Everyone wants to make more money, but wishing isn’t going to make it happen. If you want more money, you have to earn it. Unfortunately, as a freelancer, it’s easy to feel like the cards are stacked against you. Since you get paid per assignment, your income is limited to how many assignments you can take on and what type of assignments people give you. Right?
Not exactly. It’s possible to earn more money with your writing, regardless of your current situation, and without necessarily taking on a greater quantity of work. There are three main types of strategies you can use to do this:
- Broaden your skill set to make yourself more valuable.
- Optimize your client base to maximize the number of assignments that pay the best.
- Manage your time so you can do more work without a greater time investment.
Now let’s take a look at each of these categories individually.
Broaden Your Skillset
Your first group of options comes in the form of broadening your skill set. More experience means more money, but because you can’t force the development of experience (it has to come naturally), these tactics focus more on incorporating new skills than advancing old ones.
There are a handful of key ways to do this:
- Work in new niches. General topics are easy to develop skills for, but as a result, the pool of freelancers available is overcrowded, and prices tend to drop. Specialized niches tend to offer higher rates per assignment, so start learning the ins and outs of a new industry. With niche experience in something like criminal defense law, you’ll easily outperform the competition for those higher-paying gigs.
- Adopt multimedia proficiency. You’re a writer, but that doesn’t mean writing should be your only skill. Today, content marketing includes a number of other mediums, especially imagery and video. Sharpen your design skills, or work on your videography prowess. These additional skills can make you a hot commodity worth far more money.
- Cater to specific strategies. Aside from targeting niche industries, you can develop your skills for specific applications. For example, you might learn more about SEO, or about how to build a following on social media. This will help you present yourself as a kind of cross-media specialist, making you available for more jobs and higher pay.
Optimize Your Client Base
Next up, you’ll work on optimizing your client base to make you the most amount of money. Start looking for new clients who pay higher rates, and gradually phase out clients who pay lower rates. This may seem obvious, but it’s easy to become complacent with lower-paying clients (or clients whose work you loathe doing).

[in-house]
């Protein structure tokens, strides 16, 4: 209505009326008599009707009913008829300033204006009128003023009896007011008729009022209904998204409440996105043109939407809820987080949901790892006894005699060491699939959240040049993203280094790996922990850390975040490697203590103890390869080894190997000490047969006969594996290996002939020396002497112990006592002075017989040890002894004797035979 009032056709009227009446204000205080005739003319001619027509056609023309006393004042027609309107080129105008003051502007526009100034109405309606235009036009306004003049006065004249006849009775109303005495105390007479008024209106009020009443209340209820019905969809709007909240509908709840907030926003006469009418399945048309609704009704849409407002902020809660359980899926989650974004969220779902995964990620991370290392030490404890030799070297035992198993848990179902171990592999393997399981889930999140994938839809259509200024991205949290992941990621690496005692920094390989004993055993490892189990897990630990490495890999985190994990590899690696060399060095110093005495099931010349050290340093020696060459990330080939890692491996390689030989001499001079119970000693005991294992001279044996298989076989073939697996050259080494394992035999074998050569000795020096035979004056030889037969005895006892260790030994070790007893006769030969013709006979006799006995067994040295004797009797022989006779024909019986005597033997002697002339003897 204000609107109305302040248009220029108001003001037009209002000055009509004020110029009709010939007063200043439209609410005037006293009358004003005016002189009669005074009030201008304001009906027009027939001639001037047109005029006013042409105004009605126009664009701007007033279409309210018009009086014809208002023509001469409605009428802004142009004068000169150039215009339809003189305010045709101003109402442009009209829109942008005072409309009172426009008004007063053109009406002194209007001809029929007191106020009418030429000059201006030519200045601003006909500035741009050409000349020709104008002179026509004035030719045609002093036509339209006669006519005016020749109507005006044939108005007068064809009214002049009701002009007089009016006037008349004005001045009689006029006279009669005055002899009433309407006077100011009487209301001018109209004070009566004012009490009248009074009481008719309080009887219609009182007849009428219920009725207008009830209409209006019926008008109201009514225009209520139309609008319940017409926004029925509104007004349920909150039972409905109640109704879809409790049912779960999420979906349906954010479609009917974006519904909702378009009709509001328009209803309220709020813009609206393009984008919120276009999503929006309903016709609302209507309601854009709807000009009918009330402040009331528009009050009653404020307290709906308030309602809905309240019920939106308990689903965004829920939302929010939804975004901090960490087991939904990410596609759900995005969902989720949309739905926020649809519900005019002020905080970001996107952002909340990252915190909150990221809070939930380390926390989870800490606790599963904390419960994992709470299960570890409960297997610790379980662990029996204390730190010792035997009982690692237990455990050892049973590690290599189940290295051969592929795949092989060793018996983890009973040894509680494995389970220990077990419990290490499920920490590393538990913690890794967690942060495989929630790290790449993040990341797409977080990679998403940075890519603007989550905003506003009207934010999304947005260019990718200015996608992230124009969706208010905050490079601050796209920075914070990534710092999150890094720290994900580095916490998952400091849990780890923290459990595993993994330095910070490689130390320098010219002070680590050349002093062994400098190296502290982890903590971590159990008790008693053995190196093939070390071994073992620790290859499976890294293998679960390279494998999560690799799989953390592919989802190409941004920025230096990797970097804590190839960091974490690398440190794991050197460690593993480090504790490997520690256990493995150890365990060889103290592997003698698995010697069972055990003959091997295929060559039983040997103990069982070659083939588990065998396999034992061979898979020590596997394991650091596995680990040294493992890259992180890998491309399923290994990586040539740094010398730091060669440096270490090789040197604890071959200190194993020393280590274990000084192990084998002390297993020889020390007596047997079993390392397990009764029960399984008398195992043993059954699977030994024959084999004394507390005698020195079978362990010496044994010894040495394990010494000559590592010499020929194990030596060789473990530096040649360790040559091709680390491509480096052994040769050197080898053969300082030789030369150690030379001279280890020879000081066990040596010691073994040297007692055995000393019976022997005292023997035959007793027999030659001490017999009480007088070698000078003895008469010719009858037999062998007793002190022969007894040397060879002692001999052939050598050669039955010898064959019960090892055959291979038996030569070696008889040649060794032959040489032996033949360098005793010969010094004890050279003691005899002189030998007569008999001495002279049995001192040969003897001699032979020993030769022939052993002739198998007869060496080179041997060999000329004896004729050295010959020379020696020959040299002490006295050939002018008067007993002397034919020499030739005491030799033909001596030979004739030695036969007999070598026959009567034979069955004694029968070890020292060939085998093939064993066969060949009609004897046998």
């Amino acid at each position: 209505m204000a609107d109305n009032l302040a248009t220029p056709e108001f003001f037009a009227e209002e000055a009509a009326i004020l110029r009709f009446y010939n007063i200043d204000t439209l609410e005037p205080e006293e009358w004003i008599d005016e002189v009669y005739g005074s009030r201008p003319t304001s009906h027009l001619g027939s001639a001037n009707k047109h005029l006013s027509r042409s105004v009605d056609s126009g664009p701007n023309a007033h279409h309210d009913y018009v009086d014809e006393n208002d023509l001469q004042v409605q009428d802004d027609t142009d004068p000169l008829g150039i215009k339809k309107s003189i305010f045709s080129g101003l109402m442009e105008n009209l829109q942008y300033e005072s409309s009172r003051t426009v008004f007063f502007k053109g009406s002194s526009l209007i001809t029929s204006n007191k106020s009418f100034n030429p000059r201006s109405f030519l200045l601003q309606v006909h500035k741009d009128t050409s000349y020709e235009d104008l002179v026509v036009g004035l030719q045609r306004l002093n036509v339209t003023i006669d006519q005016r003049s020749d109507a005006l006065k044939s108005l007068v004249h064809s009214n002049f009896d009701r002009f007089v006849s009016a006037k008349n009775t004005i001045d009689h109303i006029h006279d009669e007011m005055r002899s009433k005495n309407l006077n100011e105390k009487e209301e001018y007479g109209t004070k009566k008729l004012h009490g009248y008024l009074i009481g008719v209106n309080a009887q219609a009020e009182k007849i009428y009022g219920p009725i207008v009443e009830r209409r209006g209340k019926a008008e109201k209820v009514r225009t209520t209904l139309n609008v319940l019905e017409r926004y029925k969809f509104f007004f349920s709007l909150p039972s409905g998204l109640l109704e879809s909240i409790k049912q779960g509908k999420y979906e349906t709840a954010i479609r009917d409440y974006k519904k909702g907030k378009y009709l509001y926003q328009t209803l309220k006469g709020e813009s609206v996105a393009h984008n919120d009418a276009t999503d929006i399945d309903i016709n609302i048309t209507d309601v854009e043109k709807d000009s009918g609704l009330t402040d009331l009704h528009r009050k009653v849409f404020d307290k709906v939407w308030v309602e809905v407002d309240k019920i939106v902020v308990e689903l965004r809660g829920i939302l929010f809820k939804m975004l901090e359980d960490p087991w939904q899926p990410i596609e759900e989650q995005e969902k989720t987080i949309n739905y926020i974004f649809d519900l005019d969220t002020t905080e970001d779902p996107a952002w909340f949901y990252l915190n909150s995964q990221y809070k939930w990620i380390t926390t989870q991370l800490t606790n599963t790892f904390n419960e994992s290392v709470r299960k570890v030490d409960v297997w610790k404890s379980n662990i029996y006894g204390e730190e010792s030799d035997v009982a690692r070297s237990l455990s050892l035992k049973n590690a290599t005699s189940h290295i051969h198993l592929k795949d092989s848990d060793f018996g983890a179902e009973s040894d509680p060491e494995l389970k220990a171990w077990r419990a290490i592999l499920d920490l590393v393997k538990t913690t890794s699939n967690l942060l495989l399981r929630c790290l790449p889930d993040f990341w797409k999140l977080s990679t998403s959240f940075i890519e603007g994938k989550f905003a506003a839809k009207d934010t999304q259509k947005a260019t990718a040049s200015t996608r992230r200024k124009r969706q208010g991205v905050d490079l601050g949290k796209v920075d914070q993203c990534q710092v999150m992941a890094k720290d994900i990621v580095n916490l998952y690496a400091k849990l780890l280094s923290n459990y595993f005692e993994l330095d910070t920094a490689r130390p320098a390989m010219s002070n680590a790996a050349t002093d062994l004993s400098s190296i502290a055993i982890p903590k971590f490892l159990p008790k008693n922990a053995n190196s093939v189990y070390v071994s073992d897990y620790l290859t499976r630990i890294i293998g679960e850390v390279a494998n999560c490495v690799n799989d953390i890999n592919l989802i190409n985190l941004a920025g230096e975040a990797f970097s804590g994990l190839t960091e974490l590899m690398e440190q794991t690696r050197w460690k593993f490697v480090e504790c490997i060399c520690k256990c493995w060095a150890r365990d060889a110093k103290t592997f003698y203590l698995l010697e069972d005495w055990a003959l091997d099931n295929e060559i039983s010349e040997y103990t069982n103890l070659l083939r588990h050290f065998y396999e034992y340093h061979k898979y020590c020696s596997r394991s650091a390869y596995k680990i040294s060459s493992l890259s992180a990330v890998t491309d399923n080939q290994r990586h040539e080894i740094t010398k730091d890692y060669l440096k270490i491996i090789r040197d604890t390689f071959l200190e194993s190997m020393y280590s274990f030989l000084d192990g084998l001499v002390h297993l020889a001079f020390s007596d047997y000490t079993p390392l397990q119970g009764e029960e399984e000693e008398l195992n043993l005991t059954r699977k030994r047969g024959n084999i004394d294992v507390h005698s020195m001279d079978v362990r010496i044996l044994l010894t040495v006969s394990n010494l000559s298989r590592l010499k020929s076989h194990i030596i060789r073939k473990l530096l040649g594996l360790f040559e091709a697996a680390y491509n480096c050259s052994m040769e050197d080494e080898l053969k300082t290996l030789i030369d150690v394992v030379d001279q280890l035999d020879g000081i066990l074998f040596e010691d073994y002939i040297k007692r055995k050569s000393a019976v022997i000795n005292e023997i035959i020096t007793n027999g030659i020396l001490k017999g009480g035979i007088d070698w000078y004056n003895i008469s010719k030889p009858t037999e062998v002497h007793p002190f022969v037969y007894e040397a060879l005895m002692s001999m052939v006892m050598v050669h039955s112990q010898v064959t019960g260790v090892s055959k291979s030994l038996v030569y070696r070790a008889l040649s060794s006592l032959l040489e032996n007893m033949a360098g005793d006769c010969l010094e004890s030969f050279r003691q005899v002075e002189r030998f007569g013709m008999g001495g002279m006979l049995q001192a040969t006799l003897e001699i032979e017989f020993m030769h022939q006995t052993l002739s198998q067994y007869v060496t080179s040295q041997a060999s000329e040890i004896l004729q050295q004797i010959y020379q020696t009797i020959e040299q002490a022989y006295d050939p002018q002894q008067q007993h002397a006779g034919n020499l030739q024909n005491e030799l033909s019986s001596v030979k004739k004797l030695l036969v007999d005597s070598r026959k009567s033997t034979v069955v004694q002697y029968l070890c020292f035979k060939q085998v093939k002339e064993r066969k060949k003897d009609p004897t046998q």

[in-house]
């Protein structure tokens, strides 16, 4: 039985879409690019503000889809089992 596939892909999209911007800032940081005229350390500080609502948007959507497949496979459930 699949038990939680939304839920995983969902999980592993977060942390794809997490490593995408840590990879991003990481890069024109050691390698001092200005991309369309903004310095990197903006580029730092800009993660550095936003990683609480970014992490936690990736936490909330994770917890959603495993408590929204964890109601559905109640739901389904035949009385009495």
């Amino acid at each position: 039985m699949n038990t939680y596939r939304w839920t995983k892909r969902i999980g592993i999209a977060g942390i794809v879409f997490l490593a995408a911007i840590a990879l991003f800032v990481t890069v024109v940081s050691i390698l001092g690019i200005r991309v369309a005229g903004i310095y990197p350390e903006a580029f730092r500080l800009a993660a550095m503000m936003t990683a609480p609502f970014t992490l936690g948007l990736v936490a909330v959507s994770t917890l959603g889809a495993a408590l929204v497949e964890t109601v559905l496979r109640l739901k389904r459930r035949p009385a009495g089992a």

Again, there are a few distinct strategies here:
- Attract higher-paying clients. On paper, it sounds simple, and conceptually, it’s not difficult at all. Start going after wealthier, higher-profile clients that can afford to pay writers higher rates. To do this, you’ll need to beef up your portfolio, but if you’ve tackled the strategies from the previous section, this shouldn’t be an issue.
- Change or drop lower-paying clients. Once you start building a higher-profile client base, you can start cutting the dead weight that’s dragging you down. After all, why would you write for $0.04 a word when you could write for $0.08 a word? Tell your clients you need to raise your rates, and if they can’t afford to keep you on board, you need to gently end the partnership (just don’t burn any bridges).
- Diversify your client base. It’s a good idea to have a number of different clients, from different niches and different backgrounds, in your portfolio at any given time. This allows you to “hedge your bets,” protecting you against sudden changes, and helps you ride the tides of rising and falling trends.
Manage Your Time
Finally, you’ll work to maximize the amount of money you make for every minute you spend working. How can you do this?
How to Be Productive Without Losing Your Sense of Self
- Stop wasting time. Your first job is to stop wasting time. Browsing Facebook doesn’t count as work. If you’re in a dry spell, start working on your portfolio or applying for new gigs. If a client isn’t reliable, cut them out.
- Track your efforts. If you want a better idea of how much time you spend (and how you spend it), use time tracking software to keep track of your actions throughout the day. This will help you figure out where your efforts are most spent, versus where they should be spent.
- Develop a system. Different systems work for different writers, but you need something in place. For example, you might do all your research and outlines up front and then hammer out the writing portion assembly-line-style. You might also have a timing rhythm, working in single-hour chunks with 10-minute breaks in between. The key is to have some kind of a consistent system you can perfect over time to maximize your efficiency.
With tactics in place from these three strategic groups, you should have no trouble making more money from your work. Don’t be fooled that it’s a simple or easy process; it isn’t. But if you put time into making yourself a more skilled, more efficient worker with better, higher-paying clients, you’ll pull down bigger paychecks without killing yourself with work in the process.
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